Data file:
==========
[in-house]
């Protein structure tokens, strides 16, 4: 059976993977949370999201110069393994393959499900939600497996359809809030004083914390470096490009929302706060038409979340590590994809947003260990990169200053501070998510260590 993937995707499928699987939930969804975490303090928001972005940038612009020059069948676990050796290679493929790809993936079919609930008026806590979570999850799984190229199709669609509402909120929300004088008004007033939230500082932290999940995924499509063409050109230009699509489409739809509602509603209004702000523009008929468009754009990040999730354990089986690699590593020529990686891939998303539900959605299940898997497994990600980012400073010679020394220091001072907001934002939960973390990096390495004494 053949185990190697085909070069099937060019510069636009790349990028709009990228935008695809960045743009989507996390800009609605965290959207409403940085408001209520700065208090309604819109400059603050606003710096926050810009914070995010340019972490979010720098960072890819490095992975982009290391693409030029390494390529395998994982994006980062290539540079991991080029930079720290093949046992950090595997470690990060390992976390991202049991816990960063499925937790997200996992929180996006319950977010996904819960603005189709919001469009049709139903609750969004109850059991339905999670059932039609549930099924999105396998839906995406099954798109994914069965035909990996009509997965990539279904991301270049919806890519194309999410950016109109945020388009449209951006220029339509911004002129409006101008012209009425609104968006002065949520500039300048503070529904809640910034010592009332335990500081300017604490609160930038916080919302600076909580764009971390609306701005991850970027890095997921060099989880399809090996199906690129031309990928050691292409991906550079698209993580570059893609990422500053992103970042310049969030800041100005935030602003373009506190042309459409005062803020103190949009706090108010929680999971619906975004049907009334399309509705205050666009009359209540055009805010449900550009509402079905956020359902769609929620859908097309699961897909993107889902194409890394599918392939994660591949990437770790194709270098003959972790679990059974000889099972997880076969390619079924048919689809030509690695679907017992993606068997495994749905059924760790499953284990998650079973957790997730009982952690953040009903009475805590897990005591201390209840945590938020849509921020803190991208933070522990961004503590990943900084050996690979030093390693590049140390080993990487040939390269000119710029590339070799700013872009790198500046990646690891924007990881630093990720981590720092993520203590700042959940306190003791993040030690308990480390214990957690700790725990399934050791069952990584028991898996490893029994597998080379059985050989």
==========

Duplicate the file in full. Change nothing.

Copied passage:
[in-house]
């Protein structure tokens, strides 16, 4: 059976993977949370999201110069393994393959499900939600497996359809809030004083914390470096490009929302706060038409979340590590994809947003260990990169200053501070998510260590 993937995707499928699987939930969804975490303090928001972005940038612009020059069948676990050796290679493929790809993936079919609930008026806590979570999850799984190229199709669609509402909120929300004088008004007033939230500082932290999940995924499509063409050109230009699509489409739809509602509603209004702000523009008929468009754009990040999730354990089986690699590593020529990686891939998303539900959605299940898997497994990600980012400073010679020394220091001072907001934002939960973390990096390495004494 053949185990190697085909070069099937060019510069636009790349990028709009990228935008695809960045743009989507996390800009609605965290959207409403940085408001209520700065208090309604819109400059603050606003710096926050810009914070995010340019972490979010720098960072890819490095992975982009290391693409030029390494390529395998994982994006980062290539540079991991080029930079720290093949046992950090595997470690990060390992976390991202049991816990960063499925937790997200996992929180996006319950977010996904819960603005189709919001469009049709139903609750969004109850059991339905999670059932039609549930099924999105396998839906995406099954798109994914069965035909990996009509997965990539279904991301270049919806890519194309999410950016109109945020388009449209951006220029339509911004002129409006101008012209009425609104968006002065949520500039300048503070529904809640910034010592009332335990500081300017604490609160930038916080919302600076909580764009971390609306701005991850970027890095997921060099989880399809090996199906690129031309990928050691292409991906550079698209993580570059893609990422500053992103970042310049969030800041100005935030602003373009506190042309459409005062803020103190949009706090108010929680999971619906975004049907009334399309509705205050666009009359209540055009805010449900550009509402079905956020359902769609929620859908097309699961897909993107889902194409890394599918392939994660591949990437770790194709270098003959972790679990059974000889099972997880076969390619079924048919689809030509690695679907017992993606068997495994749905059924760790499953284990998650079973957790997730009982952690953040009903009475805590897990005591201390209840945590938020849509921020803190991208933070522990961004503590990943900084050996690979030093390693590049140390080993990487040939390269000119710029590339070799700013872009790198500046990646690891924007990881630093990720981590720092993520203590700042959940306190003791993040030690308990480390214990957690700790725990399934050791069952990584028991898996490893029994597998080379059985050989």